You can’t advocate for riders to reach outside their comfort zones and going for new experiences with their horses without doing likewise. So, when it came to reviewing a pair of boots from Boulet, the Canadian family-run company based northeast of Montreal, I knew I’d have to put my money where my mouth is with boot choice.
No old standards (ropers with short shafts and heels or simple buckaroo boots) allowed.
Instead I received tall, ornate boots with a wide toe. They are part of a new Boulet line of men’s and women’s styles crafted from North American bison. Check out the boot here.
The stovepipe top, a style that dates back nearly a hundred years, is made to be worn with jeans tucked in. But not necessarily. I was equally content wearing jeans in and out.
I’ve worn these Boulets over many miles of walking and riding. The 16-inch shaft tops out just below my knee and is comfortable against my calves even with short socks. When I had jeans outside the boots, the jeans fit snugly and did not creep up my calf as I rode (something that happens with other boot-jean combinations).
The Boulets are true to size and have accommodated my wide foot and high instep without giving so much play as to cause rubbing or blisters. Prepared for the typical break-in period of discomfort, I experienced none.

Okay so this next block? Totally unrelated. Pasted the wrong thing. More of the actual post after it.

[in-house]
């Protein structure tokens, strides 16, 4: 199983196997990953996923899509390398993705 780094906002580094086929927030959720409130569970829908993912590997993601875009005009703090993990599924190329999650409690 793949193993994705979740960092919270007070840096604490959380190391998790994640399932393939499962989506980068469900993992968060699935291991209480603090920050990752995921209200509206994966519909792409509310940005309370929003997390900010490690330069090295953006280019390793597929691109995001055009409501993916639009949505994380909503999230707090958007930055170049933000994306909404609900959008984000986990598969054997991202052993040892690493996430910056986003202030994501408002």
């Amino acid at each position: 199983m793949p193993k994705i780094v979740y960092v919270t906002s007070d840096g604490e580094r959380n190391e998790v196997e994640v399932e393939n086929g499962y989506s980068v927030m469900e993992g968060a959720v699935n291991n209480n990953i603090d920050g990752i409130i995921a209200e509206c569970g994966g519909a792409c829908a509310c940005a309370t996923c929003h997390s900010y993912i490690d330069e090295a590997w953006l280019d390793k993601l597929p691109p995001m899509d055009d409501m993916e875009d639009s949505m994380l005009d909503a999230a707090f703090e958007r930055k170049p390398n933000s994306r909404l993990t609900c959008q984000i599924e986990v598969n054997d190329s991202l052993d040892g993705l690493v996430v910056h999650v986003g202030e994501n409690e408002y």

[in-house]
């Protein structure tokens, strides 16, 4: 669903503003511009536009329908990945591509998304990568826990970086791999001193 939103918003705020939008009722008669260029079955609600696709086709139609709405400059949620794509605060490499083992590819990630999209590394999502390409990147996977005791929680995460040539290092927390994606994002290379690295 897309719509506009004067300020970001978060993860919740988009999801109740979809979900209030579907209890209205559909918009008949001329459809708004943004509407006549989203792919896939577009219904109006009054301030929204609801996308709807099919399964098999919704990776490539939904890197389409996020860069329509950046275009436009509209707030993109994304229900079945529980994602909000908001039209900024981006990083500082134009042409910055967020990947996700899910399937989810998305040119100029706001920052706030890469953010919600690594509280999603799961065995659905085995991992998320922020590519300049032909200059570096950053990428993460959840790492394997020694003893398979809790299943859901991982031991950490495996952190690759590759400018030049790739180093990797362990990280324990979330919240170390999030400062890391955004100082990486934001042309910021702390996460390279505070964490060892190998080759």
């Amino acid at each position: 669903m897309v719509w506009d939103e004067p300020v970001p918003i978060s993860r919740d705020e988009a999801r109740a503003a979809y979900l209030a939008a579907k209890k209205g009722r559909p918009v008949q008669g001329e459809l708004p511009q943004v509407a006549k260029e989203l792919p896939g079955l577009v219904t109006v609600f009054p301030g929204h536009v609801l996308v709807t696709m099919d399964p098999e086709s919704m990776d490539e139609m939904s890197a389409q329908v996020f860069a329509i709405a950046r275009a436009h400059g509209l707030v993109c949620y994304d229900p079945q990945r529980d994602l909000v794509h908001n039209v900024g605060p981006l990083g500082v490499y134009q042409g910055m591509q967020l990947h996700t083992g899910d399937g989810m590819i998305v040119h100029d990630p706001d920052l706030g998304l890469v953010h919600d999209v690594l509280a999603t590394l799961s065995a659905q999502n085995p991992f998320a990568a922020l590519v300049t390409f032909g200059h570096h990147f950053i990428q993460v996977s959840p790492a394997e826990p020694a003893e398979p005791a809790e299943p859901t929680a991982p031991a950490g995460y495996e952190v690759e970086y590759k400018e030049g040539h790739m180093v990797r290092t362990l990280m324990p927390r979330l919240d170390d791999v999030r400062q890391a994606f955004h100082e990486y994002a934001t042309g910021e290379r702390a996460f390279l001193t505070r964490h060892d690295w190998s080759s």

These Boulets have a leather sole and rubber heel. I was skittish about the leather sole – some boot companies make them so slick, it’s like walking on banana peels. Not so here, the practical combination grips while walking but still slips in and out of stirrups effortlessly.
Stepping outside your comfort zone isn’t always as scary as we imagine. Often, positive discoveries are revealed: going down a new trail, you might find an exquisite berry patch or learn that you and your horse are more capable than you’d thought.
In the case of leaving the standard boot comfort zone, I discovered I had snazzy boots to highlight an Easter dinner outfit and that I now had a great pair of tall boots for extra security in snake country (rattlesnakes are fairly common here).
Earlier this year, Louis Boulet told me: “We want people to wear the product, to abuse the product, to appreciate the quality. We make a good boot and we target horse people, not fashionistas,” said Boulet.
I took him at his word. While these Boulets would win most boot beauty contests, they still proved to be incredibly practical, comfortable, and tough.
Turns out stepping outside the comfort zone wasn’t so scary after all.